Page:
Curinos anticipates, however, this will be at least partially offset by the money multiplier effect as banks increase leverage through incremental credit extension. With total bank loans and leases at just over $11 trillion, banks loans would have to grow at a rate above 10% to fully offset the impact of quantitative tightening on system-wide deposit balances. But rising rates and additional macro uncertainty around geopolitics and public health means this level of growth seems improbable as a base case. As such, we would expect low single-digit declines in total deposit balances over the next 12 months.
Outcomes are likely to vary much more significantly at the individual bank level based on the magnitude and composition of the surge deposits acquired over the past two years.
In conclusion, the facts on the ground have changed materially relative to the beginning of the year. Banks should review their current funding forecasts in light of these developments and consider potential adjustments to their rising-rate playbooks.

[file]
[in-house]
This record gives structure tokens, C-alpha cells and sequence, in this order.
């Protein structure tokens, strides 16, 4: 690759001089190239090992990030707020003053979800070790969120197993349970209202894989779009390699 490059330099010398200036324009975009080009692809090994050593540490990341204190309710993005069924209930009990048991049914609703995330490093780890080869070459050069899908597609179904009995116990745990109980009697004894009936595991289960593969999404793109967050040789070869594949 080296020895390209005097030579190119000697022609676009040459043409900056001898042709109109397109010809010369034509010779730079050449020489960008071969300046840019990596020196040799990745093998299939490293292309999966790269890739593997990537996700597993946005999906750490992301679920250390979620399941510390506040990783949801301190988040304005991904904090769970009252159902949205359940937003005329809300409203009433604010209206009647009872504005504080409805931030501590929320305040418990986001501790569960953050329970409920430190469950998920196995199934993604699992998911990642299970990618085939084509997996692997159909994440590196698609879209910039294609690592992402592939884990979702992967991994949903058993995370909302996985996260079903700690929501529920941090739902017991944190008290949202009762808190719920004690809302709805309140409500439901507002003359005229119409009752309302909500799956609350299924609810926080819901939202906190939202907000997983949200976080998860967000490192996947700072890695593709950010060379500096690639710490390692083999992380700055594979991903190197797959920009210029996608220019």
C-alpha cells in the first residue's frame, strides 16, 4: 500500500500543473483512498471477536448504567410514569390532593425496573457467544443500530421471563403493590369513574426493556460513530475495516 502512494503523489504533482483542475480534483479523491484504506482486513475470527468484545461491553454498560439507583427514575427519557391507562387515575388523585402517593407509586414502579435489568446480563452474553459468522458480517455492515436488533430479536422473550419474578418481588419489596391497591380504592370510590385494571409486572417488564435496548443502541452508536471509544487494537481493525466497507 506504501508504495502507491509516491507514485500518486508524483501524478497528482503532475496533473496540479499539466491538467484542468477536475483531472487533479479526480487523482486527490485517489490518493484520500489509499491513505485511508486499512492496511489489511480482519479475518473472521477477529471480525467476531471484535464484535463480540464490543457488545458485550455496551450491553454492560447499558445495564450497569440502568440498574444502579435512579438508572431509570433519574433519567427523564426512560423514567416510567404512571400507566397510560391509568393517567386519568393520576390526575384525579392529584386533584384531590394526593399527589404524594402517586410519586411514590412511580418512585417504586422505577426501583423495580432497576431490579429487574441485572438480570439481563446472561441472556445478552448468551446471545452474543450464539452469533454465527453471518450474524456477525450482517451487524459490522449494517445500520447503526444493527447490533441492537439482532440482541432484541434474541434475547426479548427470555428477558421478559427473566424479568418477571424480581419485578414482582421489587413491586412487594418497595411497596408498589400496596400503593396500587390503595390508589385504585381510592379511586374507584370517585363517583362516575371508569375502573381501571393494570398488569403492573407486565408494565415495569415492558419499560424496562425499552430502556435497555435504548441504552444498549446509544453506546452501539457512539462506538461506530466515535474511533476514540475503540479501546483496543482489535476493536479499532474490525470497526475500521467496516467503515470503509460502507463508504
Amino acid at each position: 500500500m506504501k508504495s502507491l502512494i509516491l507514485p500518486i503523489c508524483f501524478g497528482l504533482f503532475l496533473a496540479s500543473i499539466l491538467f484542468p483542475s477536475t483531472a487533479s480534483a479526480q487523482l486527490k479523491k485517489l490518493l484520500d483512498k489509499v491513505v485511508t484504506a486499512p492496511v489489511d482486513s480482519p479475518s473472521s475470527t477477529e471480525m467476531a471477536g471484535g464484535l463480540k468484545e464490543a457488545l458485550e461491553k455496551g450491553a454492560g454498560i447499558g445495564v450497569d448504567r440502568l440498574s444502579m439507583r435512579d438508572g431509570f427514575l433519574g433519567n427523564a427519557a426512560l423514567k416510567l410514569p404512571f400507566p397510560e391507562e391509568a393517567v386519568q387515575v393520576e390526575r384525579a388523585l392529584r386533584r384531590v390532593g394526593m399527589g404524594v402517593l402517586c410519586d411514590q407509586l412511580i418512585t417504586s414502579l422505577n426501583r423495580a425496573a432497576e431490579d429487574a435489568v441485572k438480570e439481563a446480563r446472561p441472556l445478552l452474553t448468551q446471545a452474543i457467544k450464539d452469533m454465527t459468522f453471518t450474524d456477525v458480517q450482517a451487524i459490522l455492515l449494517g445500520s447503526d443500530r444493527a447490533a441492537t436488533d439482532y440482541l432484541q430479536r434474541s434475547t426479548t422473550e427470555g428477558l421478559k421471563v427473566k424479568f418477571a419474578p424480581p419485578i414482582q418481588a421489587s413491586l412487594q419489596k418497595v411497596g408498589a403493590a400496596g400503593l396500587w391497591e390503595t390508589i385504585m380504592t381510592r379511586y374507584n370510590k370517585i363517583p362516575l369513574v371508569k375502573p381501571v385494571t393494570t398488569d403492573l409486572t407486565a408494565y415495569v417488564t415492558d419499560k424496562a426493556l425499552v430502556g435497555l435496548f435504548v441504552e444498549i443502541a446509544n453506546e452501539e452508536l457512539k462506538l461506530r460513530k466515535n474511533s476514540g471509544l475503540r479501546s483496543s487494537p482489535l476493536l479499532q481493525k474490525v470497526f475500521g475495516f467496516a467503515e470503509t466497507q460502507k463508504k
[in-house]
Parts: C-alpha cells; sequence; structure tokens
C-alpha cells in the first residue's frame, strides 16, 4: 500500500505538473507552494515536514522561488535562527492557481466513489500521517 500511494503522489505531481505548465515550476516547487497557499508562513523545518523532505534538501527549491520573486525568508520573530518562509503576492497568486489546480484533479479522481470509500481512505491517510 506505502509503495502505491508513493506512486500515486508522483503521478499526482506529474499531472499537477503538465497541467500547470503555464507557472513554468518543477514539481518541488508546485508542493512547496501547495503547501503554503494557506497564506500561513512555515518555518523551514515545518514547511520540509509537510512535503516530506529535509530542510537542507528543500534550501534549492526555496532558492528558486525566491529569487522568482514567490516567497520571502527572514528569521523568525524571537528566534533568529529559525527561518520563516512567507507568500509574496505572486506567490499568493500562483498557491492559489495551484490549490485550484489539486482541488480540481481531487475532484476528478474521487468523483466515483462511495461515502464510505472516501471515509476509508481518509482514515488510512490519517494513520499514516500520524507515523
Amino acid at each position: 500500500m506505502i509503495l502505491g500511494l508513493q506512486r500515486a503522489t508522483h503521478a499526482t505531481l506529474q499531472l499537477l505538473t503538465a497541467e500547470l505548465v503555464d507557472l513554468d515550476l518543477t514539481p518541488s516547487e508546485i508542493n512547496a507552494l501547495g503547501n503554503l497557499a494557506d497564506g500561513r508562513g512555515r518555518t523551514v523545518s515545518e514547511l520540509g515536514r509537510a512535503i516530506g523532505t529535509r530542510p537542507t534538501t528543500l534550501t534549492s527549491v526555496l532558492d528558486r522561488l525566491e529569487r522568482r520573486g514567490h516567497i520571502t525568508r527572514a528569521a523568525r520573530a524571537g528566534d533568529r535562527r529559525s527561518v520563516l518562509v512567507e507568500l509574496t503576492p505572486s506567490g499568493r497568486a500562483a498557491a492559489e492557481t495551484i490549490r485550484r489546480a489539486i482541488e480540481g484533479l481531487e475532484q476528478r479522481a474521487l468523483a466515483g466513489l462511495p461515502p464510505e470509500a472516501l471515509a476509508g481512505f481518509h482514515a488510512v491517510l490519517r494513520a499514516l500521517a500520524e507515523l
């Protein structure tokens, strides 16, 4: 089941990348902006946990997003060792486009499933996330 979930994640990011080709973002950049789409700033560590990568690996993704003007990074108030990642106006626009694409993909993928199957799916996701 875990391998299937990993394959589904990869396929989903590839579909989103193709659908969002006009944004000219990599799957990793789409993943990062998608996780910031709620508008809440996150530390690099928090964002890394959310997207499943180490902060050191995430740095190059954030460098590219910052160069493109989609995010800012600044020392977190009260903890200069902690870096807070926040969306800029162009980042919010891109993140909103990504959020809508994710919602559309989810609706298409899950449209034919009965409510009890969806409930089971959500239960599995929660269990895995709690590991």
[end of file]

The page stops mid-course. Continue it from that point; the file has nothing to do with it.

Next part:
Commercial deposit betas were modest following the 25 bp hike in March, with average MMDA rates rising two bp and IB DDA rates rising one bp through the end of March. (See Figure 1.) Weekly data from Curinos’ Comparative Deposit Analytics (CDA) indicate that average rates continued to trend modestly higher through April. Pockets of rate competition are beginning to emerge, however, with some institutions passing through significant rate increases. Additionally, while average commercial deposit balances remain up on a year-over-year basis, first-quarter growth has been soft even when considering normal seasonal factors in commercial books. And some institutions have experienced material outflows. (See Figure 2.)